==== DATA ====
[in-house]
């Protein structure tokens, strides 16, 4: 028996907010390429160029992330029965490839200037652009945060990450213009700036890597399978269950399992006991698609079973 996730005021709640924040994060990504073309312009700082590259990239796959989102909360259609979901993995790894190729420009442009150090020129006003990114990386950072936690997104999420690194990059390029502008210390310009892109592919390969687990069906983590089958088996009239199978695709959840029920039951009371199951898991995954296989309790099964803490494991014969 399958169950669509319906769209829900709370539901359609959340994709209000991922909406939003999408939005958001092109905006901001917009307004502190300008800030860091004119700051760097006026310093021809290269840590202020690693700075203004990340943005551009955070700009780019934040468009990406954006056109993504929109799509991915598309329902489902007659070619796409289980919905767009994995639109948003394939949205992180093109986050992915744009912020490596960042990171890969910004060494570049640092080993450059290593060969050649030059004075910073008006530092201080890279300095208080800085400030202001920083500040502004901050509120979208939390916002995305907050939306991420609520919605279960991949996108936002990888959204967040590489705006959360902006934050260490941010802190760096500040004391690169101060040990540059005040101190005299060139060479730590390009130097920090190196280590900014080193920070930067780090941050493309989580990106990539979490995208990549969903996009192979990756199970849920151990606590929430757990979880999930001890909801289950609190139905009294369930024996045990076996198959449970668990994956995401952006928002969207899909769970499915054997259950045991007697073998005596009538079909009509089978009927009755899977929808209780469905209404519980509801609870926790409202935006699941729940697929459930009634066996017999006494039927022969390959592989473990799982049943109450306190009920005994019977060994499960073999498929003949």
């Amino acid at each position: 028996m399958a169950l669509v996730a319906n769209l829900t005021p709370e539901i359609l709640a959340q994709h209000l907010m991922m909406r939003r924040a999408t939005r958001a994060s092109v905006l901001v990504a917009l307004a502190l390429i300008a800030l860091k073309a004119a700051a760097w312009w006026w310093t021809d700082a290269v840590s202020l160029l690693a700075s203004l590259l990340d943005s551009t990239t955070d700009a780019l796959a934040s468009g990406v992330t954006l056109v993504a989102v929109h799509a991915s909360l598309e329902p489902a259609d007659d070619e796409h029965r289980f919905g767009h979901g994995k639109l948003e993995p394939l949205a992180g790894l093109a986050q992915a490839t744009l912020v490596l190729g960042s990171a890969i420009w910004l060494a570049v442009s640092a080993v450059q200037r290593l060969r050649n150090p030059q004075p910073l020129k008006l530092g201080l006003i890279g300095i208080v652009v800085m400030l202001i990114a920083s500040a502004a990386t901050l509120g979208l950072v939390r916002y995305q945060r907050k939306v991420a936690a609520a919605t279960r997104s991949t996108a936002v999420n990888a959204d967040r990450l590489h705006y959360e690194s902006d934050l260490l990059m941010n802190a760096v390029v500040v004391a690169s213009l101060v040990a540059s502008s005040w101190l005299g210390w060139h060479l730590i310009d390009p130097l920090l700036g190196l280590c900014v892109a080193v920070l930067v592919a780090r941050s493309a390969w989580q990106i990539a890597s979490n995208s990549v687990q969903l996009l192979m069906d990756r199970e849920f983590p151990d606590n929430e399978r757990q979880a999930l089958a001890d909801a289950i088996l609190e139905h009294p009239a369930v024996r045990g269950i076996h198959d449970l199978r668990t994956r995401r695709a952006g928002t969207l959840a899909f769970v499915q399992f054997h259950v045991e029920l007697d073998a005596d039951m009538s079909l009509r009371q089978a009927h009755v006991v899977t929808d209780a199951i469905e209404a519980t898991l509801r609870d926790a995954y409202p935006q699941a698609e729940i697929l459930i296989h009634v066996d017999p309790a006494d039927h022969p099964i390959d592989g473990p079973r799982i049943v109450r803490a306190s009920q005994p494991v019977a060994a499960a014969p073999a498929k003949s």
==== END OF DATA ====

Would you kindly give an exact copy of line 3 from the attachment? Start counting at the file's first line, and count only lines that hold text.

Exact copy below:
């Amino acid at each position: 028996m399958a169950l669509v996730a319906n769209l829900t005021p709370e539901i359609l709640a959340q994709h209000l907010m991922m909406r939003r924040a999408t939005r958001a994060s092109v905006l901001v990504a917009l307004a502190l390429i300008a800030l860091k073309a004119a700051a760097w312009w006026w310093t021809d700082a290269v840590s202020l160029l690693a700075s203004l590259l990340d943005s551009t990239t955070d700009a780019l796959a934040s468009g990406v992330t954006l056109v993504a989102v929109h799509a991915s909360l598309e329902p489902a259609d007659d070619e796409h029965r289980f919905g767009h979901g994995k639109l948003e993995p394939l949205a992180g790894l093109a986050q992915a490839t744009l912020v490596l190729g960042s990171a890969i420009w910004l060494a570049v442009s640092a080993v450059q200037r290593l060969r050649n150090p030059q004075p910073l020129k008006l530092g201080l006003i890279g300095i208080v652009v800085m400030l202001i990114a920083s500040a502004a990386t901050l509120g979208l950072v939390r916002y995305q945060r907050k939306v991420a936690a609520a919605t279960r997104s991949t996108a936002v999420n990888a959204d967040r990450l590489h705006y959360e690194s902006d934050l260490l990059m941010n802190a760096v390029v500040v004391a690169s213009l101060v040990a540059s502008s005040w101190l005299g210390w060139h060479l730590i310009d390009p130097l920090l700036g190196l280590c900014v892109a080193v920070l930067v592919a780090r941050s493309a390969w989580q990106i990539a890597s979490n995208s990549v687990q969903l996009l192979m069906d990756r199970e849920f983590p151990d606590n929430e399978r757990q979880a999930l089958a001890d909801a289950i088996l609190e139905h009294p009239a369930v024996r045990g269950i076996h198959d449970l199978r668990t994956r995401r695709a952006g928002t969207l959840a899909f769970v499915q399992f054997h259950v045991e029920l007697d073998a005596d039951m009538s079909l009509r009371q089978a009927h009755v006991v899977t929808d209780a199951i469905e209404a519980t898991l509801r609870d926790a995954y409202p935006q699941a698609e729940i697929l459930i296989h009634v066996d017999p309790a006494d039927h022969p099964i390959d592989g473990p079973r799982i049943v109450r803490a306190s009920q005994p494991v019977a060994a499960a014969p073999a498929k003949s």